About the Book:
This is no fairy tale.
Gulliver Huggens has issues–
He watched his family perish in a tragic car accident as a child.
He doesn’t know how to win the heart of the girl at the coffee shop.
And he shares his home with a clan of mischievous tiny people.
Yet these all turn out to be the least of his troubles.
A secret race of Giants dwelling in the neighboring mountains wants Gulliver to exterminate all the Little People… or else.
When folks in his hometown begin brutally dying, Gulliver must make a hard choice.
But choices have consequences.
And consequences, he’ll learn, come in all terrible sizes.
I thoroughly enjoyed this adult-themed story with the flavor of a fairy tale that mixes horror, dark humor, family history and even a smattering of violence. These elements all work in concert, while none overpower or even feel gratuitous, they manage to incorporate the darkly humorous threads that tie this satire together. Originally my interest was piqued with references to Christopher Moore, and while I found a similar approach from the point of view in the darkly drawn humor, the style is not derivative but wholly complimentary.
There are stereotypes that are so dead on, yet feel so guilty that they provide an instant moment of “aha” to the reader, the twists so ridiculously simple and presented in such a manner as to be wholly obvious while maintaining the surprise as the thought continues. Yes, this is a book for adults, there is sex and violence presented with humor that is not appreciated or appropriate for younger readers: but those who cannot help but see the absurdity in life and its situations will appreciate the twist.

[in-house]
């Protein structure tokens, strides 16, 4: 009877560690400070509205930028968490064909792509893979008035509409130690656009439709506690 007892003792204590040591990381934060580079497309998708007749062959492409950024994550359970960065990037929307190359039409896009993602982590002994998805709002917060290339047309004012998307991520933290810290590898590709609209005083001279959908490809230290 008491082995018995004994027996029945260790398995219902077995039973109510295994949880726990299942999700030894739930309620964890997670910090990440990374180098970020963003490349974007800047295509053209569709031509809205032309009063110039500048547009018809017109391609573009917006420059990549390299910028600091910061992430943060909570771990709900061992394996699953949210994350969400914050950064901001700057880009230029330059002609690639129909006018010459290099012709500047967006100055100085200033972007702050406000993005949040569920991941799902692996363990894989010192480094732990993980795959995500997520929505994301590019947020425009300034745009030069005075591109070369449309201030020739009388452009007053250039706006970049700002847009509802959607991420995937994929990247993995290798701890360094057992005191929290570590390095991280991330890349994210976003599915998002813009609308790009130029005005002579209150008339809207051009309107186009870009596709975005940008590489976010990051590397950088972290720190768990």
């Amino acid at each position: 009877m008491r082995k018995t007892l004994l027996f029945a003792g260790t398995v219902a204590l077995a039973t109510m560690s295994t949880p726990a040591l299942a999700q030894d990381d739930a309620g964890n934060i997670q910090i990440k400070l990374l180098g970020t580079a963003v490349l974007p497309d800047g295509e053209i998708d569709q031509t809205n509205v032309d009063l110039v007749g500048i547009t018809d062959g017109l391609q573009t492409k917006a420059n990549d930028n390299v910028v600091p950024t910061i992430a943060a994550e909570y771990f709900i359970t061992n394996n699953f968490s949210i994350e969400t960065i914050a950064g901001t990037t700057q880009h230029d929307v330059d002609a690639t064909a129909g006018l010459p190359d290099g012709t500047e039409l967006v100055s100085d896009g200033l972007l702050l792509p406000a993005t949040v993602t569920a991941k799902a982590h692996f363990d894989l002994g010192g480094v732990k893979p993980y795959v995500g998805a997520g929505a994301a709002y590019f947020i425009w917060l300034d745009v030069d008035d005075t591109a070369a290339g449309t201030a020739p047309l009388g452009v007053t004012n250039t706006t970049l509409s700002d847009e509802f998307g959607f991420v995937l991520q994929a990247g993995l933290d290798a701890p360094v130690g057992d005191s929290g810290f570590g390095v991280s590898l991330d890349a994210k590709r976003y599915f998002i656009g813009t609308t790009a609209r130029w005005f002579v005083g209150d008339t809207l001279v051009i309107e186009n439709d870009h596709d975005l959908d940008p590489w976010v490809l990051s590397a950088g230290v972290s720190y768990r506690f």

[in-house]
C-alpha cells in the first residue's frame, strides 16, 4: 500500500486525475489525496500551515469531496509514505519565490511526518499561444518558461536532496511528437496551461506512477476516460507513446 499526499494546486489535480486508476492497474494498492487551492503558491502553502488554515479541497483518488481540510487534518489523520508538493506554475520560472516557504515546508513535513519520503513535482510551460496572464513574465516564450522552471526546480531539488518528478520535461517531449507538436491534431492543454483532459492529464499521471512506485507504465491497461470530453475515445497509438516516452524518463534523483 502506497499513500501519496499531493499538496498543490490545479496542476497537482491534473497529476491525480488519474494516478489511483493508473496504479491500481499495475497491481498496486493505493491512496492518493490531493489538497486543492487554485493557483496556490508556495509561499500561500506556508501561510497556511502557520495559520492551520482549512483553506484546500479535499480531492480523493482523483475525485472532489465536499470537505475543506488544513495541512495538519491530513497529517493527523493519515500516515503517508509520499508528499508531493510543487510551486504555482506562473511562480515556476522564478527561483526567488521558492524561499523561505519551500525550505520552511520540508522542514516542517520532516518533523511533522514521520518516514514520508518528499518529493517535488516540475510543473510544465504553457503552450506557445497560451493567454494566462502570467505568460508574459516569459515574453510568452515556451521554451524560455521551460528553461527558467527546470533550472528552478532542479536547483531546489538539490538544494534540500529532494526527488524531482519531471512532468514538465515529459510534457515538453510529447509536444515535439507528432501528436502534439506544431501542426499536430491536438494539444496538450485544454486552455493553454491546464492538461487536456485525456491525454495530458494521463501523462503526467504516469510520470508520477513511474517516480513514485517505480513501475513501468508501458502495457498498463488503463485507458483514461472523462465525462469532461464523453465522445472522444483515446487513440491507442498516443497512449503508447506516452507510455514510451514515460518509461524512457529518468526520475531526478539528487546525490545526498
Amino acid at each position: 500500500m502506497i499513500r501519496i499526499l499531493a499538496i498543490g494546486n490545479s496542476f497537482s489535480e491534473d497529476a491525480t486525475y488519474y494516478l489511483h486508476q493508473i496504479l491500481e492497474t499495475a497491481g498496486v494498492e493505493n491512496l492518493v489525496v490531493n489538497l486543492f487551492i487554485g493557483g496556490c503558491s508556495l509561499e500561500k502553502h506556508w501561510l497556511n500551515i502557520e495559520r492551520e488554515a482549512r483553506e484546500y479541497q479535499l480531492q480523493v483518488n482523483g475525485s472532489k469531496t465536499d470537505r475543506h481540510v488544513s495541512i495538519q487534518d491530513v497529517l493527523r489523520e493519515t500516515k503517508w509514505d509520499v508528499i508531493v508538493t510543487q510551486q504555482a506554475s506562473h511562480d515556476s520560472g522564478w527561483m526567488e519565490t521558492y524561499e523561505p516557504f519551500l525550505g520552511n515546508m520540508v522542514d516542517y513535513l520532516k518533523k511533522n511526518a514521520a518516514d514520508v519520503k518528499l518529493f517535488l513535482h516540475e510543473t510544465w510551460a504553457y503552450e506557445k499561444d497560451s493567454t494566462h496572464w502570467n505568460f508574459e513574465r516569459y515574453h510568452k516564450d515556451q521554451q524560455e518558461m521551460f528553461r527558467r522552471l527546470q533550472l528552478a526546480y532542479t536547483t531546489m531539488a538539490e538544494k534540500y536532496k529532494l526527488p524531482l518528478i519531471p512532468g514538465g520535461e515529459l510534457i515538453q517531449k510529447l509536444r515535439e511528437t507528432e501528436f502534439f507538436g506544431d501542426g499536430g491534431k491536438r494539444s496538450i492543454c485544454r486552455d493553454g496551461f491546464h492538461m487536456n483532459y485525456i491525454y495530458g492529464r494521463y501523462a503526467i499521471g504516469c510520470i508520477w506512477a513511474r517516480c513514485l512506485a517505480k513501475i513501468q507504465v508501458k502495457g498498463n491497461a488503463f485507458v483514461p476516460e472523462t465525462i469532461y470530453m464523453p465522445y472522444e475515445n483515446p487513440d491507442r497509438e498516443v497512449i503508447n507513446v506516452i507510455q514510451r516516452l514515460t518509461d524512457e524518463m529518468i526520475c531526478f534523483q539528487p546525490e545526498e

This is a funny, morbid, well-paced and crafted story that entertains and shocks in near equal proportions, leaving you to remember the joy in the reading.
I received an eBook copy from the author for purpose of honest review. I was not compensated for this review: all conclusions are my own responsibility.
About the Author:
Sawney Hatton is an author of unknown repute and famed hunter of the Giant Beaver. Other incarnations of Sawney have written screenplays, produced corporate videos, and played the banjo. He laughs at danger and is an incurable romantic, for which he takes medication. DEAD SIZE marks his novel debut. Visit his website